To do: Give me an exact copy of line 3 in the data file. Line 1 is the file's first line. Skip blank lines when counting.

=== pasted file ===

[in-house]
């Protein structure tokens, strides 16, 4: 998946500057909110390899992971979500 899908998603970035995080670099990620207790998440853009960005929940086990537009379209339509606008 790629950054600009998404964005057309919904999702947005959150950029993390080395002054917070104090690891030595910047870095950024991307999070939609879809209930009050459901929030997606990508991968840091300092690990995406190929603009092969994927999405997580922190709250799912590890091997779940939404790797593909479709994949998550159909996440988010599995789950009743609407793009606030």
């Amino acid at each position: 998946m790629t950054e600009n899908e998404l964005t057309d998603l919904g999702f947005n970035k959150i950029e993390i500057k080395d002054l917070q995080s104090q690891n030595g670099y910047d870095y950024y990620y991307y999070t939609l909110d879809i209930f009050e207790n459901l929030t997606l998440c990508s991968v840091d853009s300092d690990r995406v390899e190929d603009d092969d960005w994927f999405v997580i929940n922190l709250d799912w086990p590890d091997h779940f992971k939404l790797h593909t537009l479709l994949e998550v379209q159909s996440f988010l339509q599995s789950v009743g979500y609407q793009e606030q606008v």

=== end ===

């Amino acid at each position: 998946m790629t950054e600009n899908e998404l964005t057309d998603l919904g999702f947005n970035k959150i950029e993390i500057k080395d002054l917070q995080s104090q690891n030595g670099y910047d870095y950024y990620y991307y999070t939609l909110d879809i209930f009050e207790n459901l929030t997606l998440c990508s991968v840091d853009s300092d690990r995406v390899e190929d603009d092969d960005w994927f999405v997580i929940n922190l709250d799912w086990p590890d091997h779940f992971k939404l790797h593909t537009l479709l994949e998550v379209q159909s996440f988010l339509q599995s789950v009743g979500y609407q793009e606030q606008v």